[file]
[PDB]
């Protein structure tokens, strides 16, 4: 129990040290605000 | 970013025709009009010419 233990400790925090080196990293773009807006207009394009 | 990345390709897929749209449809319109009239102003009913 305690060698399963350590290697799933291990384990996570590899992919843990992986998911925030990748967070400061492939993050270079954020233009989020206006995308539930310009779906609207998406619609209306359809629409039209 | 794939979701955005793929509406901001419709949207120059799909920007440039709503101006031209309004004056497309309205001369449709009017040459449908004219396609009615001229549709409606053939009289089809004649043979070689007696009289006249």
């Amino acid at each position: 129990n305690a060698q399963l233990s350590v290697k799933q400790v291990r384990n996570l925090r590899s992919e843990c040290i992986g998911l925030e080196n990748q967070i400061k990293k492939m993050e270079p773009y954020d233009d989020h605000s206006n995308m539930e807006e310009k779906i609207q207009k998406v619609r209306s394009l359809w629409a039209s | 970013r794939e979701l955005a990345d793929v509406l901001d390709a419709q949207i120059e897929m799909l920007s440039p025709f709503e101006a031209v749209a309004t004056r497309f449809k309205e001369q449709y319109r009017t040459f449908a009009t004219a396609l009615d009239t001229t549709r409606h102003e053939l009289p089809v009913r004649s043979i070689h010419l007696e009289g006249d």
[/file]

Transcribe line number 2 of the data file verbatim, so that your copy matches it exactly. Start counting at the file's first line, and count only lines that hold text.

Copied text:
């Protein structure tokens, strides 16, 4: 129990040290605000 | 970013025709009009010419 233990400790925090080196990293773009807006207009394009 | 990345390709897929749209449809319109009239102003009913 305690060698399963350590290697799933291990384990996570590899992919843990992986998911925030990748967070400061492939993050270079954020233009989020206006995308539930310009779906609207998406619609209306359809629409039209 | 794939979701955005793929509406901001419709949207120059799909920007440039709503101006031209309004004056497309309205001369449709009017040459449908004219396609009615001229549709409606053939009289089809004649043979070689007696009289006249």